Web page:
Background: Transesophageal echocardiography (TEE) visualizes potential sources of embolism in patients with atrial fibrillation, but the clinical significance of TEE findings has not been prospectively established.
Objective: To define TEE predictors of stroke in patients with atrial fibrillation and to examine response to antithrombotic therapy.
Design: Prospective correlation of TEE findings at study entry with subsequent ischemic stroke during 1.1-year mean follow-up of participants in a randomized trial.
Setting: 18 echocardiography laboratories.
Patients: 382 patients with atrial fibrillation at high risk for thromboembolism.
Intervention: Adjusted-dose warfarin (international normalized ratio, 2 to 3) or low-intensity warfarin (international normalized ratio, 1.2 to 1.5) plus aspirin (325 mg/d).
Measurements: Size of left atrium and left atrial appendage, flow velocity, spontaneous echocardiographic contrast, thrombus, and plaque on the aortic arch.
Results: 23 ischemic strokes occurred. In patients with dense spontaneous echocardiographic contrast (20%), the rate of stroke was 18.2% per year with combination therapy (2.9 times the rate in patients without this finding; P = 0.06) and 4.5% per year with adjusted-dose warfarin (P = 0.09 for rate reduction). Appendage thrombus, detected in 10% of patients, was associated with dense spontaneous echocardiographic contrast (P < 0.001), was seen more frequently after 2 weeks of combination therapy (15%) than after 2 weeks of adjusted-dose warfarin (4%) (P = 0.004), and tripled the overall rate of stroke (P = 0.04). Patients with complex aortic plaque (35%) had a fourfold increased rate of stroke compared with plaque-free patients (P = 0.005); adjusted-dose warfarin decreased risk by 75% (P = 0.02). Dense spontaneous echocardiographic contrast and complex aortic plaque were independent of each other as predictors of thromboembolism.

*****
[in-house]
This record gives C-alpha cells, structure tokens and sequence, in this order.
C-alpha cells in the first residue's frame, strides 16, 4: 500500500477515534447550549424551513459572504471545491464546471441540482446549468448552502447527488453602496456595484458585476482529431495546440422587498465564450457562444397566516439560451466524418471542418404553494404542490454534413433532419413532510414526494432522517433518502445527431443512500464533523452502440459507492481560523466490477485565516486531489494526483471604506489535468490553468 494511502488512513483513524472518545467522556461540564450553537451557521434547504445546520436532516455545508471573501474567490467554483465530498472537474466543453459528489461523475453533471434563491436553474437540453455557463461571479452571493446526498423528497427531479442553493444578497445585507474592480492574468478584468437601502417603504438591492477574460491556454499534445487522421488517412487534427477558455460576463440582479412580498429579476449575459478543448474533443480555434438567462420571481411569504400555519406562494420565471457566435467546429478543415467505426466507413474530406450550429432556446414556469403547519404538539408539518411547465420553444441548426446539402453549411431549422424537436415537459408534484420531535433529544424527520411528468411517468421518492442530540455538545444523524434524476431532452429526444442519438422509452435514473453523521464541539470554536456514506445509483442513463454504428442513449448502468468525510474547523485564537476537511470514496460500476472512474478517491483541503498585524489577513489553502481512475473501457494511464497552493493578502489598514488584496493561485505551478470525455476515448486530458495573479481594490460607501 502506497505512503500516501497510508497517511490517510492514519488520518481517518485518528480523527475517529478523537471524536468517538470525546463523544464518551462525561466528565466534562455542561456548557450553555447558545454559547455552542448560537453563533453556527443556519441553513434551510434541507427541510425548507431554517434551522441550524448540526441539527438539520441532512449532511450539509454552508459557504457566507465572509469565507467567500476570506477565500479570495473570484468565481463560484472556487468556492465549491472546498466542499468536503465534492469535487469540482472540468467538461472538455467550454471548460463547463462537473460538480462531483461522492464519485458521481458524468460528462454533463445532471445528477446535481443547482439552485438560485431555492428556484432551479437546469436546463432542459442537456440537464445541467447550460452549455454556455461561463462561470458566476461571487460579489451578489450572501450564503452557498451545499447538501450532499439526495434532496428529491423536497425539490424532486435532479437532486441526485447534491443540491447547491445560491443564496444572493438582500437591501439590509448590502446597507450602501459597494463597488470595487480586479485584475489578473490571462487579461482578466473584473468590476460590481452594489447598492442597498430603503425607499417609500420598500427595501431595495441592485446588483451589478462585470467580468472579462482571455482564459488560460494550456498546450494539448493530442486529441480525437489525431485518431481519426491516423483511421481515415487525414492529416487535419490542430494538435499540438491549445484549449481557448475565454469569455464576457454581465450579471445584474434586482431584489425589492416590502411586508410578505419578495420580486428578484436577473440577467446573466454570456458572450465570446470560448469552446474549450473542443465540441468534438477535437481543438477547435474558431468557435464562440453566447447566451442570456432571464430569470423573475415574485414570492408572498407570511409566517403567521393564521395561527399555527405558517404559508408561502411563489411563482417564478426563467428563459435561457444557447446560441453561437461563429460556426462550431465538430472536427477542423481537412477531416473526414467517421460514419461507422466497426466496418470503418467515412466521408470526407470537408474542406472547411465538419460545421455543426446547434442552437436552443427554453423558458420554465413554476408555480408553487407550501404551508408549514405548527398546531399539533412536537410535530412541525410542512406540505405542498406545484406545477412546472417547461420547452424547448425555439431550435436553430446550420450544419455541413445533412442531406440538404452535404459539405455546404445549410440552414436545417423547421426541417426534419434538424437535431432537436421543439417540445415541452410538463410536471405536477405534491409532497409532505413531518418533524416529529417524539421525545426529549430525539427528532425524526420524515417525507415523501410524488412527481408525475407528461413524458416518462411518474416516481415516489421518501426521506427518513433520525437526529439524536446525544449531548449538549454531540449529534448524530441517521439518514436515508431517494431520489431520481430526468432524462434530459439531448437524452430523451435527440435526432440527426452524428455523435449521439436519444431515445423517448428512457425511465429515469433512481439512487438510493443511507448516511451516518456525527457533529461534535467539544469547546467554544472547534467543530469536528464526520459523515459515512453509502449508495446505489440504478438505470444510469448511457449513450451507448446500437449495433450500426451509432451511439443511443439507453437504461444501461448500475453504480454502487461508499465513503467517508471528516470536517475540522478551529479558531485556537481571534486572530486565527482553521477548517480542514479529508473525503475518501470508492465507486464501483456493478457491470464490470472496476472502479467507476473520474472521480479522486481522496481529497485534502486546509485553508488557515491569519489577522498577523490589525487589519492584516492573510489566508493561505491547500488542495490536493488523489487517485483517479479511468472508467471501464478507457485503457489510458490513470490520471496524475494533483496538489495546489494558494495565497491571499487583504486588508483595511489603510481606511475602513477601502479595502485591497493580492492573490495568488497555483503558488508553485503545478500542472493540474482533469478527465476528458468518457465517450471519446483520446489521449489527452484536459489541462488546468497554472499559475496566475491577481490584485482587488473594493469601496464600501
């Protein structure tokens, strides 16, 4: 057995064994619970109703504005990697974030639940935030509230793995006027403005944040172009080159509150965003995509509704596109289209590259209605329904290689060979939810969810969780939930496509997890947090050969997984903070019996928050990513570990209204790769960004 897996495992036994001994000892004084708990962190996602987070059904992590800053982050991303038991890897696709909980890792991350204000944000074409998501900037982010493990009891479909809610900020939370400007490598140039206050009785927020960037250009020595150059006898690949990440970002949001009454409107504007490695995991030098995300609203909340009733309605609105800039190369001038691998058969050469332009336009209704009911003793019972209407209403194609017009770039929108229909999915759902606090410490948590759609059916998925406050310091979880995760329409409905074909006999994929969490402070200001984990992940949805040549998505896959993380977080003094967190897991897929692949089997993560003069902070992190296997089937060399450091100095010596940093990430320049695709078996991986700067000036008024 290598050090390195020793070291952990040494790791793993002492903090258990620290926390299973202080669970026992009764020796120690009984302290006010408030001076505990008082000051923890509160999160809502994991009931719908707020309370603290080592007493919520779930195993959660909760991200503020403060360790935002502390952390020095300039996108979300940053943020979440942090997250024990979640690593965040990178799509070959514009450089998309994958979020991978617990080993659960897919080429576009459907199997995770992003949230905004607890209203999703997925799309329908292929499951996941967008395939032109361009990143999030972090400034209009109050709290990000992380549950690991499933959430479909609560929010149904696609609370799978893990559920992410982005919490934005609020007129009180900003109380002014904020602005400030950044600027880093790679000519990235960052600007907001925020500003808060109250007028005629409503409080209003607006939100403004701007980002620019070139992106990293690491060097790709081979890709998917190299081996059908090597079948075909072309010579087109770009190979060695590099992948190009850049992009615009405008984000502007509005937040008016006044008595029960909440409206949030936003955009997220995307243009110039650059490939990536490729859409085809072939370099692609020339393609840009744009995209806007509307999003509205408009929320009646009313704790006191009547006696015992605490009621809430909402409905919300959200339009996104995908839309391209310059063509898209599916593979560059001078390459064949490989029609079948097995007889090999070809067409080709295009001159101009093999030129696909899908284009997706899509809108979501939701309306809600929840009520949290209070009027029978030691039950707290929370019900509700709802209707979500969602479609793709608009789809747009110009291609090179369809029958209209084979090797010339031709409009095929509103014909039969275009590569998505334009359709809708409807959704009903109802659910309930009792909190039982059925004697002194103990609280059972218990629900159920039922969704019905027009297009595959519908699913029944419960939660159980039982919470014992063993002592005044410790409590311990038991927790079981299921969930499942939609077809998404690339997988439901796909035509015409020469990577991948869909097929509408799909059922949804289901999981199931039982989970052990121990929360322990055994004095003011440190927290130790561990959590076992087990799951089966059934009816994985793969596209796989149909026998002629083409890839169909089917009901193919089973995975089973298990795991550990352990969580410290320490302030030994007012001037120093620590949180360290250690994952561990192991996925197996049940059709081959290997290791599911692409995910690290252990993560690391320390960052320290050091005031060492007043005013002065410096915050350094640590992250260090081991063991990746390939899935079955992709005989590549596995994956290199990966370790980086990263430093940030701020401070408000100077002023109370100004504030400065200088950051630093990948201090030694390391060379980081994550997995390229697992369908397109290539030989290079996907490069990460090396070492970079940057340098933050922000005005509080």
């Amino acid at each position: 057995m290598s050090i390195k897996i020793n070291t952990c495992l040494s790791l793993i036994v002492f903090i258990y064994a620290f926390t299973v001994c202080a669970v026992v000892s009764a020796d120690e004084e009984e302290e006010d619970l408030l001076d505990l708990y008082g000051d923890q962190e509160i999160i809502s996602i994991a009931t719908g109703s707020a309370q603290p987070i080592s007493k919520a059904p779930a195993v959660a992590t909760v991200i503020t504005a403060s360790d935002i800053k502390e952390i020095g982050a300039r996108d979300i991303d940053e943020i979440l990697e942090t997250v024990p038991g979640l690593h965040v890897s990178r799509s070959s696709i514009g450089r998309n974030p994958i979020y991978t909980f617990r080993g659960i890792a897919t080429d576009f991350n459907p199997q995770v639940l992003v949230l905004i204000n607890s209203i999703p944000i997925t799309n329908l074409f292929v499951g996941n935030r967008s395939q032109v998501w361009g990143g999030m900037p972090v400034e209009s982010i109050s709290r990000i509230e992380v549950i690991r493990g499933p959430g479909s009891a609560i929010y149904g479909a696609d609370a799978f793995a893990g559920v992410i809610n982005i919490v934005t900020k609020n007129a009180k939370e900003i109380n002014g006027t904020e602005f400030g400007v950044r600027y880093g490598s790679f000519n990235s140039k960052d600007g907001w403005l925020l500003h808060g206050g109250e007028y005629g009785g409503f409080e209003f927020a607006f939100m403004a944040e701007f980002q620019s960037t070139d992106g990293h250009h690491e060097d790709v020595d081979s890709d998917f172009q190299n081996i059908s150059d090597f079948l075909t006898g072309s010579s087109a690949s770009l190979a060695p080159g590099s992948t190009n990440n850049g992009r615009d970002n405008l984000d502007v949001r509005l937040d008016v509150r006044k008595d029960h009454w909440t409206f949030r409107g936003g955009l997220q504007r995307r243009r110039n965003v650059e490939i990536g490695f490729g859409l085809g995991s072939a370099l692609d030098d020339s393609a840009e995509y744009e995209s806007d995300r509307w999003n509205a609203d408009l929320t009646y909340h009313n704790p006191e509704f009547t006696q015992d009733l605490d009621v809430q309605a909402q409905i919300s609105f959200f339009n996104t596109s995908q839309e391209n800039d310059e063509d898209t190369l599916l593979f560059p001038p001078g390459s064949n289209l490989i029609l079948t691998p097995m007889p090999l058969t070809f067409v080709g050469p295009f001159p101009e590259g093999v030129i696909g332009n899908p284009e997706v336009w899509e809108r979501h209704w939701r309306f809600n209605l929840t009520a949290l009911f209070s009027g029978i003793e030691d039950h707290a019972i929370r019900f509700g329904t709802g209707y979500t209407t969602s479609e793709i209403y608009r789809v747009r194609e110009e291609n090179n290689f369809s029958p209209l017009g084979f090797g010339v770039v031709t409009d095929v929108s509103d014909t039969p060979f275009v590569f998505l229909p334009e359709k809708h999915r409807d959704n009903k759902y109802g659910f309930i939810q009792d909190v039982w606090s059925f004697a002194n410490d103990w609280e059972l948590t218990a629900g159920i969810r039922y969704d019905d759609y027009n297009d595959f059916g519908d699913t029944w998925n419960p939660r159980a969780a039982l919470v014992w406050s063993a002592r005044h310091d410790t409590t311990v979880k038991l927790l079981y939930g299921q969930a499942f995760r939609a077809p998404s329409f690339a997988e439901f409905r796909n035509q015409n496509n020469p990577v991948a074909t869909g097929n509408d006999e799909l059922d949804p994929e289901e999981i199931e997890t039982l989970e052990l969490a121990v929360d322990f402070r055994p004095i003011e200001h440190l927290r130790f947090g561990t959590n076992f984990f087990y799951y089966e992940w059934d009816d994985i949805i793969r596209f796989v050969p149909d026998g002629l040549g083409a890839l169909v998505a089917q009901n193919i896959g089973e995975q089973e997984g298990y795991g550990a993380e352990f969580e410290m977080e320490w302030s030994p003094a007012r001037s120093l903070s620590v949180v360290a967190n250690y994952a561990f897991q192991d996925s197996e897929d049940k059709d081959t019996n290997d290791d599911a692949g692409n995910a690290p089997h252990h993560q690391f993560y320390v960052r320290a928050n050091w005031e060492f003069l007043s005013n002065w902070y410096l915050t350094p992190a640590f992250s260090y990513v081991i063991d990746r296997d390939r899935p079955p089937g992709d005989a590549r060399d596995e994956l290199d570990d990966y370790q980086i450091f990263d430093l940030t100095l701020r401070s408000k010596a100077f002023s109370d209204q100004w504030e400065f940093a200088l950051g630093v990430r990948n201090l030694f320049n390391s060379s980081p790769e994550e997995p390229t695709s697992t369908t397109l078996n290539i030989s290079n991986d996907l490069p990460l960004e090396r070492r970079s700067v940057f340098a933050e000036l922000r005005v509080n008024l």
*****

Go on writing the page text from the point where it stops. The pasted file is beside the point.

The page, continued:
Conclusions: In high-risk patients with atrial fibrillation, subsequent rates of thromboembolism are correlated with dense spontaneous echocardiographic contrast, thrombus of the atrial appendage, and aortic plaque. Adjusted-dose warfarin reduces the rate of stroke among patients with dense contrast and complex plaque. In patients with atrial fibrillation, the pathogenesis of stroke is multifactorial, and warfarin seems effective for the diverse mechanisms.